Airports grouping ACI Europe has joined forces with airline bodies and slot coordinators to agree a theoretical framework for a waiver of the 80:20 “use it of lose it” rule during the upcoming northern hemisphere winter season.
While the decision to implement a waiver for the region’s roughly 100 slot-constrained airports belongs to the European Commission, the agreement marks an uptick in the pressure being applied to the regulator.
The concerted effort to lobby the Commission also comes as hopes for a smooth recovery in European air travel demand are being dashed, with governments imposing short-notice restrictions on travel as coronavirus cases spike.
“Continued uncertainty about a second wave of the pandemic and haphazard travel restrictions have caused passenger demand to plummet, leading to a slower recovery in European air transport and making the need for an extended slots waiver more urgent than ever,” says a statement signed by ACI Europe, Airlines for Europe (A4E), Airlines International Representation in Europe (AIRE), IATA, and the European Association of Slot Coordinators (EUACA).
“Industry and slot coordinators require a clear signal from the Commission as to the rules of the game for the coming winter season,” it adds.
The theoretical conditions agreed include a requirement that airlines give at least three weeks’ notice of an intention to not use a slot, for the waiver to apply. Among other stipulations, an airline that ceases operations at an airport must immediately return all the slots allocated to it for the remainder of the current and following season.
That the conditions have been agreed to by ACI Europe marks a shift in thinking from the airports body, which has expressed some reservations regarding the issue of waivers. Indeed, the joint statement notes that the agreement “represents a significant achievement given the extraordinary circumstances airports and airlines find themselves in”.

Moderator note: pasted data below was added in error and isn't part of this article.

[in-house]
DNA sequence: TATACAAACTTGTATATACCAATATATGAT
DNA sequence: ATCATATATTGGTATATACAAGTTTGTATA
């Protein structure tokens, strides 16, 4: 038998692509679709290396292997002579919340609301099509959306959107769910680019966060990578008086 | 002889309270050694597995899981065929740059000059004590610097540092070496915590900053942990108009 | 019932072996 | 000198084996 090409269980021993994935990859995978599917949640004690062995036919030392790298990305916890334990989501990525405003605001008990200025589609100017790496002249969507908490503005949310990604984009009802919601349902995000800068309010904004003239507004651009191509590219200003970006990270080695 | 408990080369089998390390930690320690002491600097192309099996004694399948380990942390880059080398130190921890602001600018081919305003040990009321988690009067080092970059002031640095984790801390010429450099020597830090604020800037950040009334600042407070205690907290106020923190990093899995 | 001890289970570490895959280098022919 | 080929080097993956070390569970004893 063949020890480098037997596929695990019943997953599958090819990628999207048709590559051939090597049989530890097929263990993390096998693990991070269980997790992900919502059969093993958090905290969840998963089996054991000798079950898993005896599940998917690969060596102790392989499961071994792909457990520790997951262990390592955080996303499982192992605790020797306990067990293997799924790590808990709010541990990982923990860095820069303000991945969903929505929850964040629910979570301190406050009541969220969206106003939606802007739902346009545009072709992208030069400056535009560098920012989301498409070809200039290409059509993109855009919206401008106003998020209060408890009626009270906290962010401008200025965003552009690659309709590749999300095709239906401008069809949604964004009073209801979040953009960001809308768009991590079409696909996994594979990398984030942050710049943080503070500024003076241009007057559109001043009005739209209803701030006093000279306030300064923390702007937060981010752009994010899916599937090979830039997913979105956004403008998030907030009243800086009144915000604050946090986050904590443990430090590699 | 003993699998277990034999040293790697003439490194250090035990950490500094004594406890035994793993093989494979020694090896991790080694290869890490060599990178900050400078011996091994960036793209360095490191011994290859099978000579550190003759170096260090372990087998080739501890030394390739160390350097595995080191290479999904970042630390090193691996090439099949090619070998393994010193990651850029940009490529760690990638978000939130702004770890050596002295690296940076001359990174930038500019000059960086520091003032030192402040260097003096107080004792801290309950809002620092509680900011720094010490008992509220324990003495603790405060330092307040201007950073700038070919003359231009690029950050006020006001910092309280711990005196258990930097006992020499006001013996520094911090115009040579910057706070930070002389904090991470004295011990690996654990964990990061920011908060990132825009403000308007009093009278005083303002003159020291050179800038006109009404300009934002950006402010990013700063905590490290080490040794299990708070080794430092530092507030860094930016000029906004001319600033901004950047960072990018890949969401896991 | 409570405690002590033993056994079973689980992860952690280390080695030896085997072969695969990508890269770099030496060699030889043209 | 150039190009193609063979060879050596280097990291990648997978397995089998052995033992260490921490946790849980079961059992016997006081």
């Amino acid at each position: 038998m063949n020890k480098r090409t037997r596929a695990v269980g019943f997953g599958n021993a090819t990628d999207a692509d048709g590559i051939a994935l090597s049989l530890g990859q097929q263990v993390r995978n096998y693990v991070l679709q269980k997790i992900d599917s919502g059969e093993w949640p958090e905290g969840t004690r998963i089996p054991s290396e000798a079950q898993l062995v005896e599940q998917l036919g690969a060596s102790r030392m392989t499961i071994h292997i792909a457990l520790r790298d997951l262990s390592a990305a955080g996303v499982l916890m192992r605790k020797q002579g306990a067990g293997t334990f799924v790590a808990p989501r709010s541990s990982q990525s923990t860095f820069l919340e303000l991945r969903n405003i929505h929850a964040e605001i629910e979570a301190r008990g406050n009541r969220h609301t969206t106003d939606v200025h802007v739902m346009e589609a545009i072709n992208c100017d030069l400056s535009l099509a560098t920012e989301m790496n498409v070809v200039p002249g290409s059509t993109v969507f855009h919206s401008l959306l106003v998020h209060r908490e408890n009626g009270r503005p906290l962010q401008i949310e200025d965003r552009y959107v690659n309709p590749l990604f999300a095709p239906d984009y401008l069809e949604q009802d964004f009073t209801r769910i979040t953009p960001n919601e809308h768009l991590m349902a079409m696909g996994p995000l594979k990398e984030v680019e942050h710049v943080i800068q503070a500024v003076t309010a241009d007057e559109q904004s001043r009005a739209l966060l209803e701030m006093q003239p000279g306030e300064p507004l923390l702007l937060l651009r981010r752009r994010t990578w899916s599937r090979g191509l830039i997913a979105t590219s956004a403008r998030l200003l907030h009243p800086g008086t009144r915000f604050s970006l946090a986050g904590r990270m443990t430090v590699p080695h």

While airports have expressed some sympathy to the airline cause around the 80:20 “use it or lose it” slot regulation in recent months, they have also noted that poorly structured waivers can limit opportunities for different operators to serve markets – particularly when a worldwide shake-up of networks is under way during the pandemic.
“We are not completely against the waivers, but [they] need to have certain conditions,” ACI World’s director general Luis Felipe de Oliveira told FlightGlobal in July. “If not… it would be incredibly unproductive, and would raise the costs for the airports and raise the costs for the whole industry. And you reduce the opportunity for all people to travel.”
Speaking earlier in July, IATA’s head of worldwide airport slots Lara Maughan stressed the urgency of the winter-waiver situation, while noting she had a “strong suspicion” that the European Commission would not make a decision until September.
The flexibility afforded by a waiver is fair in the current crisis, Maughan suggested, particularly when few, if any, carriers expect to reach 80% of their pre-coronavirus capacity in the coming months.
Several regulators in Africa, Asia and the Americas have already agreed to a waiver of the 80:20 rule for the winter season.
Emergency waivers were agreed by regulators across the world for the current summer season.